Ethical concerns raised over potential involuntary addiction-care policy in Alberta

The Alberta government is considering a policy that may force people struggling with addictions into treatment programs, and many advocates are sounding the alarm.

The Compassionate Intervention Act, which was first reported by The Globe and Mail on Tuesday, would give police and family members or legal guardians of drug users the ability to refer adults and youth into involuntary treatment if they pose a risk to themselves and others.

The Globe and Mail also reported the government is expected to introduce the bill later this year.

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“I have been tasked to take a look at compassionately intervening individuals who are a harm to themselves or others,” Mental Health and Addictions minister Nicholas Milliken told reporters at a news conference on Wednesday.

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“My ministry is looking at all options on the table… There have been no specific decisions with regards to this (policy) at this time.”

The policy — the first of its kind in Canada if passed — is part of the United Conservative government’s model of recovery and treatment while stripping down harm reduction resources like supervised consumption sites (SCS).

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In 2020, the government shut down Lethbridge’s only SCS and turned it into a mobile overdose prevention site instead.

Alberta Health Services took over an SCS in Red Deer in February and transitioned it into a mobile service, drawing criticisms from the operator and advocates. According to the province, the Turning Point SCS was always meant to be a “temporary measure” while the province, AHS and the City of Red Deer determined an alternative long-term plan for an SCS in the city.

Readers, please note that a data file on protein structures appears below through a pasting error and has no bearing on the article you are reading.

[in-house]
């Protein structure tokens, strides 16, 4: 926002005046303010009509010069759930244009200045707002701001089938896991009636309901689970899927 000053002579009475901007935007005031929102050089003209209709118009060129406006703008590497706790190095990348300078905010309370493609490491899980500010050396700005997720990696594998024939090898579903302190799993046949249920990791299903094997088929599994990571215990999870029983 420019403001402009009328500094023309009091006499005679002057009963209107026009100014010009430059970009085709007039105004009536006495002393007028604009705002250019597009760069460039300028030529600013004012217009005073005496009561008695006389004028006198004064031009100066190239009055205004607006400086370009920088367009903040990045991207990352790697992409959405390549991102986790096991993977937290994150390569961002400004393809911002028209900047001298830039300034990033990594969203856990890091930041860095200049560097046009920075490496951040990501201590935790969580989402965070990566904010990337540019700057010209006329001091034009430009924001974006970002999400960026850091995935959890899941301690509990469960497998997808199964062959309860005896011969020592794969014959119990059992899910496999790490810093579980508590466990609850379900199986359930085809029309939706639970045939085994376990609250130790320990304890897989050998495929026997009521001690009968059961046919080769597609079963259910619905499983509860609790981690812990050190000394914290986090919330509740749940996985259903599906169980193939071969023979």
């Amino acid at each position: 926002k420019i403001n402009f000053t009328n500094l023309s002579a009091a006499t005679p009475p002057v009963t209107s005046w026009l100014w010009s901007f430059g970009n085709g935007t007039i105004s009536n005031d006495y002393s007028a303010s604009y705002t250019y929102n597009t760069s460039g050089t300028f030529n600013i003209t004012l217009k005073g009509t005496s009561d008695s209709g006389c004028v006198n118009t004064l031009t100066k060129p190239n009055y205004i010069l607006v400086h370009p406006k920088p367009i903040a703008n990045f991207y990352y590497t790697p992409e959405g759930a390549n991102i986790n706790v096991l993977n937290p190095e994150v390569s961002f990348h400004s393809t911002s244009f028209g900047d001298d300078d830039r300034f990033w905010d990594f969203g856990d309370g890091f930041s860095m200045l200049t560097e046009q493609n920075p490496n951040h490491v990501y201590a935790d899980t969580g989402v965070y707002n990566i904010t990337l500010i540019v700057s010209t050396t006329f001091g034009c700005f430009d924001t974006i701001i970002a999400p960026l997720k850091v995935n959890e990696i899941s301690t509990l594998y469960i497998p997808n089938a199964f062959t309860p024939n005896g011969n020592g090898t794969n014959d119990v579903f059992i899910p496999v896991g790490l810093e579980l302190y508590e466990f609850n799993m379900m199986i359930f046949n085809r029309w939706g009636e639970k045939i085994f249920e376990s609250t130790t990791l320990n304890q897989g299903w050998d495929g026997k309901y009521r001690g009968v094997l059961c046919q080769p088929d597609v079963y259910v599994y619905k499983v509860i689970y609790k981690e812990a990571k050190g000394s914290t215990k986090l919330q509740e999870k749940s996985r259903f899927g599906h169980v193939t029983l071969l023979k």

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In Calgary, the United Conservative government announced the city’s only SCS will be shut down and be replaced by two overdose prevention centres. However, the locations of the two centres have not yet been determined.

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The potential Compassionate Intervention Act also comes as toxic drug deaths in the province continue to surpass pre-pandemic highs. According to Alberta Health Service’s substance use surveillance system, 1,498 people died from toxic drugs in 2022.

While this is lower than 2021 (1,626 deaths), it is still higher than pre-pandemic levels. Around 626 toxic drug deaths were recorded in 2019.

But advocates are raising concerns about ethical issues surrounding involuntary care, arguing that forcing drug users into treatment programs will violate their human rights.

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Elaine Hyshka, an associate professor at the University of Alberta’s School of Public Health, said involuntary treatment may exacerbate issues.

The gold standard treatment for people with drug addictions is medication in an outpatient setting, either at home or elsewhere, she said. Those who are forced into treatment programs have a higher chance of relapsing and dying, as high as 90 per cent.

“I empathize greatly with the need to do more to stop people from dying… This is not the solution for people at risk of death,” Hyshka told Shaye Ganam on QR Calgary and 630 CHED.